European Voice Article on US Bio-Integrity
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- Subject: European Voice Article on US Bio-Integrity
- From: "Steve Emmott (Stephen Emmott)" <firstname.lastname@example.org>
- Date: Wed, 14 Jul 1999 09:47:03 +0200
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08Jul1999 USA: Internal US papers fuel calls for review of approved GM foods.
By Simon Taylor.
CLAIMS that the US government ignored its own scientists' advice on the potential risks of genetically modified foods have sparked calls for a review of approved biotechnology products.
According to official documents from the US food and drugs administration, which is responsible for the safety of all new foods destined for the US market, the agency declared GM foods to be safe despite warnings from its own staff that the new products could pose health risks not present in traditional varieties. Its decision toplay down those warnings meant that new foods would be exempt from expensive and time-consuming tests.
The FDA papers document comments by the agency's own scientific advisers when the agency was drafting its policy statement on biotechnology in 1991-92.
They reveal that a senior adviser on plant toxins warned that "genetically modified plants could also contain unexpectedly high concentrations of plant toxicants". They also show that another official
responsible for ensuring that the FDA complied with US laws on protecting public health wrote that a policy draft was "trying to fit a square peg into a round hole" by assuming that there was no difference between foods modified by genetic engineering and those developed using traditional breeding techniques.
German Green MEP Hiltrud Breyer said this week that the documents showed that the US was not basing its support for biotechnology on science but was rather responding to commercial pressure.
"We have long suspected what is now revealed by these documents: the US FDA is no more interested in sound science than is the man in the moon", she told European Voice. "These papers show that politics and big business have manipulated the agenda."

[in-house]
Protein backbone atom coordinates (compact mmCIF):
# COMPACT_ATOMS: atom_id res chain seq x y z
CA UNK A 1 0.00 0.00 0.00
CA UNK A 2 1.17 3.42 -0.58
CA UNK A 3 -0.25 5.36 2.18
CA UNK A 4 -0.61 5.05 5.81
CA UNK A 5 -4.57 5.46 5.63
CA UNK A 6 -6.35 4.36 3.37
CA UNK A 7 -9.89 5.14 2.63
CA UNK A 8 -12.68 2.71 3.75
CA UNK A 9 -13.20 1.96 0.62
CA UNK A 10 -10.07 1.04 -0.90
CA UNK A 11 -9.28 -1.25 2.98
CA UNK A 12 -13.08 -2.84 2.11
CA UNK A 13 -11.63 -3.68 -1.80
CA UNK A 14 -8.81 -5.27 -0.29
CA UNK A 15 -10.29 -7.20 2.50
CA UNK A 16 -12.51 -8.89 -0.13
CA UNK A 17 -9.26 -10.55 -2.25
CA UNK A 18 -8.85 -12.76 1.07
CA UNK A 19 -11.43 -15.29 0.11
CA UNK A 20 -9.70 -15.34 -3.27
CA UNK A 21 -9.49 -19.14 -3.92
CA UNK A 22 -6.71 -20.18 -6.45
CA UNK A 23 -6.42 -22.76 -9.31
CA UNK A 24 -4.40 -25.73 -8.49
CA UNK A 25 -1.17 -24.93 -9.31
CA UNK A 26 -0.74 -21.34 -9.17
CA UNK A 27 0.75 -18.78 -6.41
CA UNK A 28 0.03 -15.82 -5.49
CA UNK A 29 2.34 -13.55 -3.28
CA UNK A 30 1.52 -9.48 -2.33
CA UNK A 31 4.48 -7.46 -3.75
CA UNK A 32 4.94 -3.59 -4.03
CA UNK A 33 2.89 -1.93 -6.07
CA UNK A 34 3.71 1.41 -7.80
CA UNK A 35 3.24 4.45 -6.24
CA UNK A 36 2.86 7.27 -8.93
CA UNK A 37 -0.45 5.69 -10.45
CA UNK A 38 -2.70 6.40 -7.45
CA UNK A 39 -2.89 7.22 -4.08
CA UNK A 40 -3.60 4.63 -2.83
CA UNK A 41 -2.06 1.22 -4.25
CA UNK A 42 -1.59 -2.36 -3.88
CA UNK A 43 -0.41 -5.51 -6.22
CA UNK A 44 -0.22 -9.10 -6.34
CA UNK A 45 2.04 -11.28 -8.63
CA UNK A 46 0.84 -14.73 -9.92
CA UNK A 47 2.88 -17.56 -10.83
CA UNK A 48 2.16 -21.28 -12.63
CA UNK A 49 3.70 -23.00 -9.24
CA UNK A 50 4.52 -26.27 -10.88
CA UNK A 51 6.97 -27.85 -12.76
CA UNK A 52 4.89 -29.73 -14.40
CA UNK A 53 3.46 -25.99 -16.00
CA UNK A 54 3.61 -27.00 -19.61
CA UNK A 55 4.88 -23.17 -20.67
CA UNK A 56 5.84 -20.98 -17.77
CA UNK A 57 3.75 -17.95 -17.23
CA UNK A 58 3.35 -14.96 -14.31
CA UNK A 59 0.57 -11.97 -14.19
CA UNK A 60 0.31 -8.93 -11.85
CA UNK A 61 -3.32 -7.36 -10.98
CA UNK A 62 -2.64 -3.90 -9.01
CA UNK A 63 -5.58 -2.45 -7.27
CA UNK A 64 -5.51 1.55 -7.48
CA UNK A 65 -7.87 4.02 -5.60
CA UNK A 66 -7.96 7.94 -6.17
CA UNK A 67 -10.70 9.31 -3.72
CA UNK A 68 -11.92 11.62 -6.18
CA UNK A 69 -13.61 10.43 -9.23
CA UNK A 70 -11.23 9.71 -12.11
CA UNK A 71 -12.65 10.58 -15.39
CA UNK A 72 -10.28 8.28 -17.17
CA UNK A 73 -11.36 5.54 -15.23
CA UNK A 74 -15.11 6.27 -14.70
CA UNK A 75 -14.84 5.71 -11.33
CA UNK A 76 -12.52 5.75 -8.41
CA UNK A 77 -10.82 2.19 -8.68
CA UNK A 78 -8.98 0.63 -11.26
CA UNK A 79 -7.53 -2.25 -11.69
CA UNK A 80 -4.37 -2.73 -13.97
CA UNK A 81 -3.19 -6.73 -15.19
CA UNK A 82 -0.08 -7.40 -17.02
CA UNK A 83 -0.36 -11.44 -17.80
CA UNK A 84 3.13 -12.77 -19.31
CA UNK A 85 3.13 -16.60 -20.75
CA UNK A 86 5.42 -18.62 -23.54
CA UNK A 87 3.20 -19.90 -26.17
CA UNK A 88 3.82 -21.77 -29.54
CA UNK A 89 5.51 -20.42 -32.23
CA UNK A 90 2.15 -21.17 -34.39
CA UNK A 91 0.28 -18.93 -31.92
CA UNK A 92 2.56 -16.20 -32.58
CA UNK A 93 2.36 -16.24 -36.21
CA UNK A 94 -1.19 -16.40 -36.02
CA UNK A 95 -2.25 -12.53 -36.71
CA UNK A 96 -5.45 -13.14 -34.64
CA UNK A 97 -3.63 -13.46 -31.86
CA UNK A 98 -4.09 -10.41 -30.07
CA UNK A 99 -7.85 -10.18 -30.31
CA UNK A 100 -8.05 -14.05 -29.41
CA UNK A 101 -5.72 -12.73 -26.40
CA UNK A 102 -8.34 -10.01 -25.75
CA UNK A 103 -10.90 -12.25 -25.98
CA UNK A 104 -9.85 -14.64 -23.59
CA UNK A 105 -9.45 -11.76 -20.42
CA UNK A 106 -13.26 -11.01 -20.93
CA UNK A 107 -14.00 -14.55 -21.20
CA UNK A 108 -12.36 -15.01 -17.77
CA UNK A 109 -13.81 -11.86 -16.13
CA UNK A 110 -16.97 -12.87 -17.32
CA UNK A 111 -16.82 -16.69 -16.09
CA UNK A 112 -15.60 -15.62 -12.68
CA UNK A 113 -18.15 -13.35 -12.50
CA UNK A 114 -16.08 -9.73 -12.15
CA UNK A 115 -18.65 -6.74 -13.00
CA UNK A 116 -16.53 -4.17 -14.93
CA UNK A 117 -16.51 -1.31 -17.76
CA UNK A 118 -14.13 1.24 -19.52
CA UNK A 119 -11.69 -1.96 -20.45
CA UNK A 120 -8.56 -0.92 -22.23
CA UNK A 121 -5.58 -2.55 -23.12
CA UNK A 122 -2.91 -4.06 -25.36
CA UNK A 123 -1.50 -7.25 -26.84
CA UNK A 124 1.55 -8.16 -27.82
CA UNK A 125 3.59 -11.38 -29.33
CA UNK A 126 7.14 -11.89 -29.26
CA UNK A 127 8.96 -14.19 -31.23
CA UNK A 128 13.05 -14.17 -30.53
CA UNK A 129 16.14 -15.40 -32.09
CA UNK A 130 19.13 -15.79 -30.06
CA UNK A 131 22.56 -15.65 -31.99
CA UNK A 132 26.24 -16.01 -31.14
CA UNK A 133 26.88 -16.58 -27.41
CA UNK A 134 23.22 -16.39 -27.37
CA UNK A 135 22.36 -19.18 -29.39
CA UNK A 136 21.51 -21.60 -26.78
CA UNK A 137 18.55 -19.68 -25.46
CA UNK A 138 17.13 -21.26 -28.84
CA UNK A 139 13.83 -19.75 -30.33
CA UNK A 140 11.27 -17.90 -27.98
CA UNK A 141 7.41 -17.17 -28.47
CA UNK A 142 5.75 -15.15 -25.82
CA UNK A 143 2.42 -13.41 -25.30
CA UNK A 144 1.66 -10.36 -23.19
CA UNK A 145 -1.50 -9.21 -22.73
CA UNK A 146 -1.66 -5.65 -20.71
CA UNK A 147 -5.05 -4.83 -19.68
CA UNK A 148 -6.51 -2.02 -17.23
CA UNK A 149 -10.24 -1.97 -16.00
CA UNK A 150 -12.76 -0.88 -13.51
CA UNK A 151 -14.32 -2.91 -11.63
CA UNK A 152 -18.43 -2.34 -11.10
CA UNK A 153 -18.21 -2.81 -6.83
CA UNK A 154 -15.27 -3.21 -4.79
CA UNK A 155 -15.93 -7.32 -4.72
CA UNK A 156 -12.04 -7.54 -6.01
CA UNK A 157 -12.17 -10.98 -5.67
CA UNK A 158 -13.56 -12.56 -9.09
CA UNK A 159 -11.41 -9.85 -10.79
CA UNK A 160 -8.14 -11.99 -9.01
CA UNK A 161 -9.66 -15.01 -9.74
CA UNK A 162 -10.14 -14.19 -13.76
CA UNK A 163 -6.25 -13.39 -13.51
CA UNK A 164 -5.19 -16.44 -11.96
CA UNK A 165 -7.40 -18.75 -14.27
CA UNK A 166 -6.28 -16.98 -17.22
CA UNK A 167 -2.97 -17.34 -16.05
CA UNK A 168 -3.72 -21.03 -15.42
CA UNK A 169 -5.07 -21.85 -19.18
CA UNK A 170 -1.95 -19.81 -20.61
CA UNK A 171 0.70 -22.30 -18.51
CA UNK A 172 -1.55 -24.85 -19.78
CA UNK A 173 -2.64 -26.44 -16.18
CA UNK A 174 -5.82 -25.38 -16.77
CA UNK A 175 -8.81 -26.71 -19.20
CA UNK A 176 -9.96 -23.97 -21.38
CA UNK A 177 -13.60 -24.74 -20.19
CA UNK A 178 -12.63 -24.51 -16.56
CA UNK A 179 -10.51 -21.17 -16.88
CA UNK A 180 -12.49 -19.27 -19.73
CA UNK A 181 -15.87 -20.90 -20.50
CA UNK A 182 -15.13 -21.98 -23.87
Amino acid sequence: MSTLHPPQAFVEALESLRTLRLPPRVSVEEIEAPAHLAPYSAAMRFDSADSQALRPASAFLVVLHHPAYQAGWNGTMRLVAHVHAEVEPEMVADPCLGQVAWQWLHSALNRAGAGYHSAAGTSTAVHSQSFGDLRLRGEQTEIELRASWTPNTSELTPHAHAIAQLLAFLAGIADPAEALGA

Breyer, who sits on the European Parliament's environment committee, argues that the FDA papers show the need for a reassessment of biotechnology foods which are already on sale. "The EU should now make an independent safety re-evaluation of all approved US gene technology products," she said.
Breyer also insists that moves towards the EU recognising US regulators' decisions under the Transatlantic Economic Partnership (TEP) should be halted. "We should reject any concept of transatlantic mutual recognition or co-regulation," she insisted.
David Bowe, the outgoing Parliament's rapporteur on proposals to revise the EU's procedure for approving GMOs, said the papers showed that the Union was taking the right approach towards licensing biotechnology products by adopting the
precautionary principle and judging each application on a case-by-case basis.
But he suggested that there was a greater need for testing for adverse health effects. "There are some tests for potential toxicity but you do not test as a matter of routine. We need a more broad-based approach to testing," he said.
The FDA papers were obtained by the Iowa-based lobby group Alliance for Bio-Integrity, which has launched a lawsuit against the FDA demanding mandatory testing and labelling of GMOs.
The documents are another example of the growing rift between the US and the EU over policing biotechnology. Senior US official Stuart Eizenstat warned recently that the Union's fear of GM crops was the "single greatest trade threat that we face".
EU environment ministers last month effectively agreed a three-year moratorium on approving new biotechnology varieties in response to growing public concern about the risks to the environment and human health.
Policy Advisor-Genetic Engineering
Green Group in the European Parliament
Tel +32 2 284 2026
Fax +32 2 284 2026